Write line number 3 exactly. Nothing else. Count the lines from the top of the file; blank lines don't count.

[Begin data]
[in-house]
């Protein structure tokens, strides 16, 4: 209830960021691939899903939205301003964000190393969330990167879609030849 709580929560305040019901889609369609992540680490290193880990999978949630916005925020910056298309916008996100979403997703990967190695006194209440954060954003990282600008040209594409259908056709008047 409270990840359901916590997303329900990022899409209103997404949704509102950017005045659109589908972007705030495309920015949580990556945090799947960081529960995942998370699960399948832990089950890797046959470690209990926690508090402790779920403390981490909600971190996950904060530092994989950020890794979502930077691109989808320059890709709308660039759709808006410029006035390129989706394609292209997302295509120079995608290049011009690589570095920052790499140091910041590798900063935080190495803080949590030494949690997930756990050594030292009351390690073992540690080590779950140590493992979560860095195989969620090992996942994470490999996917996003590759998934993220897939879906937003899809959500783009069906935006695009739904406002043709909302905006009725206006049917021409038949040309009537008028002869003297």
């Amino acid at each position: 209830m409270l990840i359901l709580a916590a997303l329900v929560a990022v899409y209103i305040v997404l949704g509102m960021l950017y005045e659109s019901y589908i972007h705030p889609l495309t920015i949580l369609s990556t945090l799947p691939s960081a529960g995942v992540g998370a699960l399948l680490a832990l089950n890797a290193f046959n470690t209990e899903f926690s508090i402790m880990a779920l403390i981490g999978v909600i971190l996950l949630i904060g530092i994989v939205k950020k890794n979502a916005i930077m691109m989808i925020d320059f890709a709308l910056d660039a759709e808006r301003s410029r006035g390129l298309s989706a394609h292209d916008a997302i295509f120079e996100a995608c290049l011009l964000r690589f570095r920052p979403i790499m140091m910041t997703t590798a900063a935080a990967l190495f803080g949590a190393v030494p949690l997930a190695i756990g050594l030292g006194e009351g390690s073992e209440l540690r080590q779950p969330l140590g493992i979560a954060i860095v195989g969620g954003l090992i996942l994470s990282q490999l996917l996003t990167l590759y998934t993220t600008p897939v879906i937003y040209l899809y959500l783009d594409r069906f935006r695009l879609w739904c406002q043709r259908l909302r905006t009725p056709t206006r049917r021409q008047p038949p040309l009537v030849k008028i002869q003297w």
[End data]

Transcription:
């Amino acid at each position: 209830m409270l990840i359901l709580a916590a997303l329900v929560a990022v899409y209103i305040v997404l949704g509102m960021l950017y005045e659109s019901y589908i972007h705030p889609l495309t920015i949580l369609s990556t945090l799947p691939s960081a529960g995942v992540g998370a699960l399948l680490a832990l089950n890797a290193f046959n470690t209990e899903f926690s508090i402790m880990a779920l403390i981490g999978v909600i971190l996950l949630i904060g530092i994989v939205k950020k890794n979502a916005i930077m691109m989808i925020d320059f890709a709308l910056d660039a759709e808006r301003s410029r006035g390129l298309s989706a394609h292209d916008a997302i295509f120079e996100a995608c290049l011009l964000r690589f570095r920052p979403i790499m140091m910041t997703t590798a900063a935080a990967l190495f803080g949590a190393v030494p949690l997930a190695i756990g050594l030292g006194e009351g390690s073992e209440l540690r080590q779950p969330l140590g493992i979560a954060i860095v195989g969620g954003l090992i996942l994470s990282q490999l996917l996003t990167l590759y998934t993220t600008p897939v879906i937003y040209l899809y959500l783009d594409r069906f935006r695009l879609w739904c406002q043709r259908l909302r905006t009725p056709t206006r049917r021409q008047p038949p040309l009537v030849k008028i002869q003297w």